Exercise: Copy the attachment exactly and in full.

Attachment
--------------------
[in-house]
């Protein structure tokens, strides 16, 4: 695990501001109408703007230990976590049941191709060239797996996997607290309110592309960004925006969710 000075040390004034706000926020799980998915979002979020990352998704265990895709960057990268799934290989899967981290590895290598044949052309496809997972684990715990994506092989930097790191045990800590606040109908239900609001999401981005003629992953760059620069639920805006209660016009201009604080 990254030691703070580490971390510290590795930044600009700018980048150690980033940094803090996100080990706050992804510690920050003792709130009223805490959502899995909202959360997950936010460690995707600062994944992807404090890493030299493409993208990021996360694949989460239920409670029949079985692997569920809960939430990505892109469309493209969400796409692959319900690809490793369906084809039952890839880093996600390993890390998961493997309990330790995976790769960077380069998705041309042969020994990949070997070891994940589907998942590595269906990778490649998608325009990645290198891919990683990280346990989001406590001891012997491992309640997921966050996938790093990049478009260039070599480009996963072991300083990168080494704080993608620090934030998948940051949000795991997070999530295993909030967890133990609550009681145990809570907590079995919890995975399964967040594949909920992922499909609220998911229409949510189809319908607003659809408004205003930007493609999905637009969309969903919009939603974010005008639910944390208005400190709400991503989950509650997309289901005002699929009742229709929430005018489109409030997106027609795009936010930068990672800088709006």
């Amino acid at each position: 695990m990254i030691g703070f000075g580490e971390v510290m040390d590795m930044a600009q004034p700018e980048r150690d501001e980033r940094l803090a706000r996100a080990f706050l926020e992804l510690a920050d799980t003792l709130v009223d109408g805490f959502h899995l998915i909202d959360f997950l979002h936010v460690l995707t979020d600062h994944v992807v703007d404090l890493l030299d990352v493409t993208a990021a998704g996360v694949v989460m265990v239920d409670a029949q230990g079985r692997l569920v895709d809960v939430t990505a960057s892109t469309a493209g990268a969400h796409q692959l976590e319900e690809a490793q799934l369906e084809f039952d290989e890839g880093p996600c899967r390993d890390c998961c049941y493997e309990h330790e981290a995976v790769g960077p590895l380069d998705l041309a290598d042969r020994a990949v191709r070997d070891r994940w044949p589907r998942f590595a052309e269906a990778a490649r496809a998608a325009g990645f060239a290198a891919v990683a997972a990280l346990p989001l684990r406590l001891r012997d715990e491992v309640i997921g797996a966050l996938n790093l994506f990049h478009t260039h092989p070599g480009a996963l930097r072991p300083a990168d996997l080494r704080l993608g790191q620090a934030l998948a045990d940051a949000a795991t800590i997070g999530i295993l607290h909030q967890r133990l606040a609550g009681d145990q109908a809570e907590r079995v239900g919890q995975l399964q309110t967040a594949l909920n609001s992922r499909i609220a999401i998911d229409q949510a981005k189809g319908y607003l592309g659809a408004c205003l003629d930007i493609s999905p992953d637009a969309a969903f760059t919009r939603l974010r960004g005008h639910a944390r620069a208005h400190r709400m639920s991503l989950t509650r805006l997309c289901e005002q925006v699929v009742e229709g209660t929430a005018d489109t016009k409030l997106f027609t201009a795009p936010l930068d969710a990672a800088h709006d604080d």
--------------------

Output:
[in-house]
């Protein structure tokens, strides 16, 4: 695990501001109408703007230990976590049941191709060239797996996997607290309110592309960004925006969710 000075040390004034706000926020799980998915979002979020990352998704265990895709960057990268799934290989899967981290590895290598044949052309496809997972684990715990994506092989930097790191045990800590606040109908239900609001999401981005003629992953760059620069639920805006209660016009201009604080 990254030691703070580490971390510290590795930044600009700018980048150690980033940094803090996100080990706050992804510690920050003792709130009223805490959502899995909202959360997950936010460690995707600062994944992807404090890493030299493409993208990021996360694949989460239920409670029949079985692997569920809960939430990505892109469309493209969400796409692959319900690809490793369906084809039952890839880093996600390993890390998961493997309990330790995976790769960077380069998705041309042969020994990949070997070891994940589907998942590595269906990778490649998608325009990645290198891919990683990280346990989001406590001891012997491992309640997921966050996938790093990049478009260039070599480009996963072991300083990168080494704080993608620090934030998948940051949000795991997070999530295993909030967890133990609550009681145990809570907590079995919890995975399964967040594949909920992922499909609220998911229409949510189809319908607003659809408004205003930007493609999905637009969309969903919009939603974010005008639910944390208005400190709400991503989950509650997309289901005002699929009742229709929430005018489109409030997106027609795009936010930068990672800088709006």
């Amino acid at each position: 695990m990254i030691g703070f000075g580490e971390v510290m040390d590795m930044a600009q004034p700018e980048r150690d501001e980033r940094l803090a706000r996100a080990f706050l926020e992804l510690a920050d799980t003792l709130v009223d109408g805490f959502h899995l998915i909202d959360f997950l979002h936010v460690l995707t979020d600062h994944v992807v703007d404090l890493l030299d990352v493409t993208a990021a998704g996360v694949v989460m265990v239920d409670a029949q230990g079985r692997l569920v895709d809960v939430t990505a960057s892109t469309a493209g990268a969400h796409q692959l976590e319900e690809a490793q799934l369906e084809f039952d290989e890839g880093p996600c899967r390993d890390c998961c049941y493997e309990h330790e981290a995976v790769g960077p590895l380069d998705l041309a290598d042969r020994a990949v191709r070997d070891r994940w044949p589907r998942f590595a052309e269906a990778a490649r496809a998608a325009g990645f060239a290198a891919v990683a997972a990280l346990p989001l684990r406590l001891r012997d715990e491992v309640i997921g797996a966050l996938n790093l994506f990049h478009t260039h092989p070599g480009a996963l930097r072991p300083a990168d996997l080494r704080l993608g790191q620090a934030l998948a045990d940051a949000a795991t800590i997070g999530i295993l607290h909030q967890r133990l606040a609550g009681d145990q109908a809570e907590r079995v239900g919890q995975l399964q309110t967040a594949l909920n609001s992922r499909i609220a999401i998911d229409q949510a981005k189809g319908y607003l592309g659809a408004c205003l003629d930007i493609s999905p992953d637009a969309a969903f760059t919009r939603l974010r960004g005008h639910a944390r620069a208005h400190r709400m639920s991503l989950t509650r805006l997309c289901e005002q925006v699929v009742e229709g209660t929430a005018d489109t016009k409030l997106f027609t201009a795009p936010l930068d969710a990672a800088h709006d604080d």